Virginia authorities have concluded that a Tesla operating on Autopilot was speeding just before colliding with a tractor-trailer, resulting in the death of the Tesla driver, Pablo Teodoro III. This marks the third fatality involving a Tesla using Autopilot and encountering a crossing tractor-trailer since 2016, raising concerns about the safety of this partially automated system and where it should be permitted to function.
Investigations by the Fauquier County Sheriff’s Office revealed Autopilot was engaged in Teodoro's Tesla Model Y, traveling at 70 mph in a 45-mph zone moments before the crash near Opal. Data showed the system warned Teodoro of an obstacle but neither the car's Automatic Emergency Braking nor Teodoro could prevent the collision in time.
The investigation indicated the system recognized an obstruction and communicated warnings to the driver. Authorities also noted that had Teodoro been within the speed limit, there would have been ample time to avoid the crash.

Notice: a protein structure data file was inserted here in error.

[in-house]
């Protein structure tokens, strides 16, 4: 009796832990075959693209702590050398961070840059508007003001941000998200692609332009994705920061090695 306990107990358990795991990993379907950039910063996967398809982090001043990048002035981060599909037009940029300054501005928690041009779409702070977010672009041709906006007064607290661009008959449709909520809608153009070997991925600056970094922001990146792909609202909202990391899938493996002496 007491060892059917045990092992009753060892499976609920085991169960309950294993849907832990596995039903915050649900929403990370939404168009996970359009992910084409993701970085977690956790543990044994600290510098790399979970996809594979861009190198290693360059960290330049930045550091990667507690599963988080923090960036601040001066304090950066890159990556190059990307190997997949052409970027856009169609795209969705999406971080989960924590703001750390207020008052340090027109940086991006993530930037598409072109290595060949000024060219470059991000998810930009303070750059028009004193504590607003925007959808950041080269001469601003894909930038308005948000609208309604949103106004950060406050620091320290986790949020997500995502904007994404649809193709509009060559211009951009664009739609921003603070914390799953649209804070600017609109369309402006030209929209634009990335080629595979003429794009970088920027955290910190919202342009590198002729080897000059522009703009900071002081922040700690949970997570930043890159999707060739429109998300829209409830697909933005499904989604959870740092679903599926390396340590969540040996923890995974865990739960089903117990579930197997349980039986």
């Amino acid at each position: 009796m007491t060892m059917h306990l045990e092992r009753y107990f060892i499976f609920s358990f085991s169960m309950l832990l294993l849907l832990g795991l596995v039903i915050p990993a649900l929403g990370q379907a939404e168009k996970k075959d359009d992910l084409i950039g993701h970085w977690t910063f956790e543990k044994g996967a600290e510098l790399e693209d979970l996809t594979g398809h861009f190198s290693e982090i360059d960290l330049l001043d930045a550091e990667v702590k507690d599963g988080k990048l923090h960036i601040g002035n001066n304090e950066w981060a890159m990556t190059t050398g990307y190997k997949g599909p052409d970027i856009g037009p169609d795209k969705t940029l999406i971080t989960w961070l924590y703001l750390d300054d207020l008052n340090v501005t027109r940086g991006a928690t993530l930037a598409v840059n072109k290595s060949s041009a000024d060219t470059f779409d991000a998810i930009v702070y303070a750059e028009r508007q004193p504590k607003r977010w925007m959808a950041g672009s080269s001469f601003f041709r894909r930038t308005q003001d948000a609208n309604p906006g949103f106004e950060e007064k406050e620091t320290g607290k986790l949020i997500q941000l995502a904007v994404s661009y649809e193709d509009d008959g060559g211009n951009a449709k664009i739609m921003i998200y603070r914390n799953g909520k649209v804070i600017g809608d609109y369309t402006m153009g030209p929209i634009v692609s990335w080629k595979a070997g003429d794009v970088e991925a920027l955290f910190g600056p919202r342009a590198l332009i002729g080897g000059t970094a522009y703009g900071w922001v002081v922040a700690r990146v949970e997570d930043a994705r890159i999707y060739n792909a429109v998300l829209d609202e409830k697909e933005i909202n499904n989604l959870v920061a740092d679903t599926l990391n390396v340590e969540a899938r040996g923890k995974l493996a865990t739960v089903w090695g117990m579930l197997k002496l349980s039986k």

Notably, the truck driver initially faced reckless driving charges, but these were later dropped. Under Virginia law, violating the speed limit relinquishes the legal right-of-way.
This incident amplifies the ongoing scrutiny surrounding Tesla's Autopilot, prompting calls from safety agencies for restrictions on where it can operate and improved driver monitoring systems. NHTSA is currently investigating multiple Tesla crashes involving partially automated driving systems, emphasizing the critical need for driver readiness and vigilance while using such technology.
-------This article is partly excerpted from AP News.